Honeypot spam prevention

1.3.0 2024-05-03 21:55 UTC

This package is auto-updated.

Last update: 2024-07-14 17:02:15 UTC


How does it work?

"Honeypot" method of spam prevention is a simple and effective way to defer some of the spam bots that come to your site. This technique is based on creating an input field that should be left empty by the real users of the application but will most likely be filled out by spam bots.

This package creates a hidden DIV with two fields in it, honeypot field (like "my_name") and a honeytime field - an encrypted timestamp that marks the moment when the page was served to the user. When the form containing these inputs invisible to the user is submitted to your application, a custom validator that comes with the package checks that the honeypot field is empty and also checks the time it took for the user to fill out the form. If the form was filled out too quickly (i.e. less than 5 seconds) or if there was a value put in the honeypot field, this submission is most likely from a spam bot.


In your terminal type : composer require msurguy/honeypot. Or open up composer.json and add the following line under "require":

    "require": {
        "msurguy/honeypot": "^1.0"

Next, add this line to 'providers' section of the app config file in app/config/app.php:


Add the honeypot facade:

'Honeypot' => 'Msurguy\Honeypot\HoneypotFacade'

At this point the package is installed and you can use it as follows.

Usage :

Add the honeypot catcher to your form by inserting Honeypot::generate(..) like this:

Laravel 5 & above:

{!! Form::open('contact') !!}
    {!! Honeypot::generate('my_name', 'my_time') !!}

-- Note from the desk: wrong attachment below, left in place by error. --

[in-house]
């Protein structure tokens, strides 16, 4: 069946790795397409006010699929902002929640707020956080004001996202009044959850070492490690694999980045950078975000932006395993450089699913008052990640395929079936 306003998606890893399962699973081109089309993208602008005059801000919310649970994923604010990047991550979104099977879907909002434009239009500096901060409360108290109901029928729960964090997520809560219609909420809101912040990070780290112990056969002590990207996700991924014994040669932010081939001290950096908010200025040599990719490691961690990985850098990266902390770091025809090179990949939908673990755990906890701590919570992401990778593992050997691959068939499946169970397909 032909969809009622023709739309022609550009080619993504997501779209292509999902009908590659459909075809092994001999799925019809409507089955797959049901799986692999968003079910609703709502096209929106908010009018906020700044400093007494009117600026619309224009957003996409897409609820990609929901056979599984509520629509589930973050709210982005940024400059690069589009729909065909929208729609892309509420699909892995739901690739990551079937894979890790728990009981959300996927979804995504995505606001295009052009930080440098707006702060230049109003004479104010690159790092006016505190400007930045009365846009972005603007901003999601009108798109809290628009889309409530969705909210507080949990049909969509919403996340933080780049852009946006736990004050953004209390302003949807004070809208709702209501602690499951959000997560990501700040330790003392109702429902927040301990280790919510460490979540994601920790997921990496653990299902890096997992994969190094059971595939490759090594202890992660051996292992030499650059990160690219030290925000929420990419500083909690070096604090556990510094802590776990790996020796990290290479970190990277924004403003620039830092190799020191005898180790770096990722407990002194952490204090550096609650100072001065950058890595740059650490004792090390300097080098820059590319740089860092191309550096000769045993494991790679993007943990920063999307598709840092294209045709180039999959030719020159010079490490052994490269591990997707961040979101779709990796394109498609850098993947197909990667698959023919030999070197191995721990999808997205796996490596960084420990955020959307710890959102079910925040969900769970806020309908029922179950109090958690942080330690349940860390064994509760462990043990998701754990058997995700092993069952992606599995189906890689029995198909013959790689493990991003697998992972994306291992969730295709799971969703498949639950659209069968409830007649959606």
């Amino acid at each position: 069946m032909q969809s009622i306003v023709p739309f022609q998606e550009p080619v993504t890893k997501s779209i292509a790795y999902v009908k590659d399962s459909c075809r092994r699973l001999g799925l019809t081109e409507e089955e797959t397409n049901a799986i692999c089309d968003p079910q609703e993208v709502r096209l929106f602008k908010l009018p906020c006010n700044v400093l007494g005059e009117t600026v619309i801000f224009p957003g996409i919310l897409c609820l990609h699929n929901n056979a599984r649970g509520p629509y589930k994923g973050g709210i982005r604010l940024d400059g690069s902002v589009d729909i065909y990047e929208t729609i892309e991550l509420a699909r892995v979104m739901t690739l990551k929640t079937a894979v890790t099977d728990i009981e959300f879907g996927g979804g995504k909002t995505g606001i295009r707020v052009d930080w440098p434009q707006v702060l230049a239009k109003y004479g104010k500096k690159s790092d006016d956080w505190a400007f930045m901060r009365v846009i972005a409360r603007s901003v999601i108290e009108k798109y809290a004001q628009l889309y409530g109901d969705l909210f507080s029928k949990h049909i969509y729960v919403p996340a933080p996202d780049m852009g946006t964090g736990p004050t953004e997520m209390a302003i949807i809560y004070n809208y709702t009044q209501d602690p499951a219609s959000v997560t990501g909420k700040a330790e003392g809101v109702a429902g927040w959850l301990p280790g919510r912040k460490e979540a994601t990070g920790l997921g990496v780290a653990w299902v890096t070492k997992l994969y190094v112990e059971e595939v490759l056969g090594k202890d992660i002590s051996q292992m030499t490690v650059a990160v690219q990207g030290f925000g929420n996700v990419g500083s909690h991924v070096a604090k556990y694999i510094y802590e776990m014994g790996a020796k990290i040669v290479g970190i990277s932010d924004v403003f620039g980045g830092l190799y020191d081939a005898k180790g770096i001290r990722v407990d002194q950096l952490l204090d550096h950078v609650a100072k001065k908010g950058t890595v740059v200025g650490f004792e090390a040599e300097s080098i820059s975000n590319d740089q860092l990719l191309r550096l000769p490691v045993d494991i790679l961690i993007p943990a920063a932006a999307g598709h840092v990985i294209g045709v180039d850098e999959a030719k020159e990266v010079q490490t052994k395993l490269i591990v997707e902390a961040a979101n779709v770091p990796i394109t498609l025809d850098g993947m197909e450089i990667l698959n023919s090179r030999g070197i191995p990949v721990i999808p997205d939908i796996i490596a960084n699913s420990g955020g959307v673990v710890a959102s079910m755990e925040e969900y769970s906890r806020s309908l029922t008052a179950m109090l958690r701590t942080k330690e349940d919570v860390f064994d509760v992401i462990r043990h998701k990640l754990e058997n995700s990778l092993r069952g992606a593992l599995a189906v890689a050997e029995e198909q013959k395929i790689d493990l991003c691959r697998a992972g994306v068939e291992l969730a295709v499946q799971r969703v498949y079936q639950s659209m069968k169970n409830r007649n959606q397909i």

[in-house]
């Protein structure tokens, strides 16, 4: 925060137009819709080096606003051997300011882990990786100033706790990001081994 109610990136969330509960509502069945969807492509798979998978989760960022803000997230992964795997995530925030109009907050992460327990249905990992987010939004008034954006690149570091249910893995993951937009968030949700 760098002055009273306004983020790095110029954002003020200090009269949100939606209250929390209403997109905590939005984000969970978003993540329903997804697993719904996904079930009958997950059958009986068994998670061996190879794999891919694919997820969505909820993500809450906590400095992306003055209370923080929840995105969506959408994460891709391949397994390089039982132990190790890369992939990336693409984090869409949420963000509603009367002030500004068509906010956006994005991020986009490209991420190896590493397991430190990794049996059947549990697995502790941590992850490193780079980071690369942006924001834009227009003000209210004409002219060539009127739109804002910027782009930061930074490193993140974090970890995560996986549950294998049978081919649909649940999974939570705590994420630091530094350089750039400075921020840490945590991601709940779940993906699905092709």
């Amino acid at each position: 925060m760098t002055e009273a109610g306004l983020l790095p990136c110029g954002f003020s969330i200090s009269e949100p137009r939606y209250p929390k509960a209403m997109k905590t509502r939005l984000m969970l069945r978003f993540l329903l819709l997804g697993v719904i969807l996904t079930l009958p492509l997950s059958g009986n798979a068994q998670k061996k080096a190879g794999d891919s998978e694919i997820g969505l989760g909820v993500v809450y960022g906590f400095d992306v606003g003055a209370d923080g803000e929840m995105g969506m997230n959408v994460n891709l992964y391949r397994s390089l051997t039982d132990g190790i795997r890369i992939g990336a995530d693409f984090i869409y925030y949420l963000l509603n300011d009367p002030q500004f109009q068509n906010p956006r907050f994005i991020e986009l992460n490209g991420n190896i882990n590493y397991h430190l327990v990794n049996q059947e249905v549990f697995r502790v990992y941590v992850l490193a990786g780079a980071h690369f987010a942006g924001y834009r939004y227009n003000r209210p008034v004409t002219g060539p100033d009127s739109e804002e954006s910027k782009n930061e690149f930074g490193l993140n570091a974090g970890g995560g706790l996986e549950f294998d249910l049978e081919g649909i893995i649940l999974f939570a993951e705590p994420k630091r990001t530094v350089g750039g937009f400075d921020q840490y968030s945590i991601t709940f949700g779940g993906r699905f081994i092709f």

{!! Form::close() !!}

Other Laravel versions:

{{ Form::open('contact') }}
    {{ Honeypot::generate('my_name', 'my_time') }}
{{ Form::close() }}

The generate method will output the following HTML markup (my_time field will contain an encrypted timestamp):

<div id="my_name_wrap" style="display:none;">
    <input name="my_name" type="text" value="" id="my_name">
    <input name="my_time" type="text" value="eyJpdiI6IkxoeWhKc3prN2puZllEajRwZ3lrc0I5bU42bUFWbzF1NEVVOEhxbG9WcFE9IiwidmFsdWUiOiJxNEtBT0NpYW5lUjJvWXp6VE45a1U0V3dNbk9Jd2RUNW42NFpiQWtTRllRPSIsIm1hYyI6IjAyMWQ0NWI1NTVkYTBjZTAxMTdhZmJmNTY0ZDI4Nzg4NzU3ODU4MjM1Y2MxNTVkYjAwNmFhNzBmNTdlNmJmMjkifQ==">

After adding the honeypot fields in the markup with the specified macro add the validation for the honeypot and honeytime fields of the form:

$rules = array(
    'email'     => "required|email",
    'my_name'   => 'honeypot',
    'my_time'   => 'required|honeytime:5'

$validator = Validator::make(Input::get(), $rules);

Please note that "honeytime" takes a parameter specifying number of seconds it should take for the user to fill out the form. If it takes less time than that the form is considered a spam submission.

That's it! Enjoy getting less spam in your inbox. If you need stronger spam protection, consider using Akismet or reCaptcha


If you want to test the submission of a form using this package, you might want to disable Honeypot so that the validation passes. To do so, simply call the disable() method in your test:


    ->type('User', 'name')
    ->type('', 'email')
    ->type('Hello World', 'message')
    ->see('Your message has been sent!');


Based on work originally created by Ian Landsman:


This work is MIT-licensed by Maksim Surguy.